Return values

We’ve seen some functions so far whose purpose is not to collect statements and execute them later, but to compute some value and then return the value. An example of this is sin(), which calculates the sine of a particular number. The random() function is another example of a function that doesn’t draw anything to the screen; its sole purpose is to do some calculation behind the scenes, and then evaluate to another value. (See the p5.js Math reference for more examples.)

You can write your own functions that operate this. If a function has a return value, then any call to the function evaluates to whatever value follows the return keyword inside of the function. For example, here’s a function that takes an array as a parameter, and returns the sum of all of the items in the array (assuming they’re all numbers):

function sum(t) {
    var result = 0;
    for (var i = 0; i < t.length; i++) {
        result += t[i];
    }
    return result;
}

Here’s an example of the function in use:

var myNumbers = [5, 6, 7, 8, 9];
console.log(sum(myNumbers)); // prints 35

Let’s return to the multiple-eyed face in the previous section. One problem with the code as written is that the eyes are always the same size, regardless of how many eyes there are. It might be nice to make the eyes change size dynamically, so that faces with only a few eyes have bigger eyes than faces with more. To accomplish this, we might write a function like so:

function getEyeSize(count) {
    return 50 - (count * 5);
}

We’ll then call the function from inside the makeFaceWithEyes() function, passing along the number of eyes desired by the original caller. Here’s the full example:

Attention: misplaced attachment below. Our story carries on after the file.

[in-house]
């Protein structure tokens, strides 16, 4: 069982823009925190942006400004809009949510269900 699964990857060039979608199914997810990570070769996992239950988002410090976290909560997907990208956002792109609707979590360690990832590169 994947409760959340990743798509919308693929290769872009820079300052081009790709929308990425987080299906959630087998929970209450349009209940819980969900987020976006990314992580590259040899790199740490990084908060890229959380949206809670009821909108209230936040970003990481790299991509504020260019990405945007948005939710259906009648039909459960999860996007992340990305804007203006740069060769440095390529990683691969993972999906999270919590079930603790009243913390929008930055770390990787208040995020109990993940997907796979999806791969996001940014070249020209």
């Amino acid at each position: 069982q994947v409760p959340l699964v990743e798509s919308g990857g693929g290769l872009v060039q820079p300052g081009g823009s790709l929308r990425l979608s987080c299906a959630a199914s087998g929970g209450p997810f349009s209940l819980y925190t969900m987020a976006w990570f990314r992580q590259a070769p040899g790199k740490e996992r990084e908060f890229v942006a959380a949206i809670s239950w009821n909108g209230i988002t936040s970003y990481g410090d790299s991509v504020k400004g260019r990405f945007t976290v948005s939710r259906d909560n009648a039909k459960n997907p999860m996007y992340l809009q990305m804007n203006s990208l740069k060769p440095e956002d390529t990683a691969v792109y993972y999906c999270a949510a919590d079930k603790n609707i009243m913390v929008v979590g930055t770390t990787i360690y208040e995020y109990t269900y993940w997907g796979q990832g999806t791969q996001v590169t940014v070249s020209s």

► run sketch ◼ stop sketch
var clickCount = 0;
function setup() {
  createCanvas(400, 400);
}
function draw() {
  background(50);
  stroke(255);
  strokeWeight(8);
  noFill();

  push();
  translate(mouseX, mouseY);
  // +2 to ensure we always have at least two eyes
  makeFaceWithEyes((clickCount % 8) + 2);
  pop();
}

function mousePressed() {
  clickCount++;
}

function getEyeSize(count) {
    return 50 - (count * 5);
}

function makeFaceWithEyes(eyeCount) {
  var eyeDistance = 100.0 / (eyeCount - 1);
  for (var i = 0; i < eyeCount; i++) {
    ellipse(-50 + (i*eyeDistance), -25,
        getEyeSize(eyeCount),
        getEyeSize(eyeCount));
  }
  arc(0, 25, 100, 50, 0, PI);
}

Functions as values

Functions in Javascript are actually another kind of value, just like numbers, arrays and objects. It doesn’t look like it in the functions we’ve written so far, but making a function like this:

function sum(a, b) {
  return a + b;
}

… is actually (more or less) just shorthand for this:

var sum = function(a, b) { 
  return a + b;
}

These are both valid ways to declare a function, but the second method makes it more plain what is happening behind the scenes: we’re creating a new variable, sum, and assigning to it a function value. If you’ve defined a function with the second syntax, you call it just as if you’d defined it with the first syntax, like so:

console.log(sum(1, 7)); // prints 8

Because functions are values, we can assign them to variables, put them in arrays or objects, or pass them as parameters to other functions. (Whoa.) To demonstrate, let’s start with this sketch, which defines three functions to draw simple shapes to the screen:

► run sketch ◼ stop sketch
function setup() {
  createCanvas(400, 400);
  noLoop();
}
function draw() {
  background(50);
  stroke(255);
  strokeWeight(8);
  noFill();
  push();
  translate(100, 200);
  drawSquare();
  pop();
  push();
  translate(150, 200);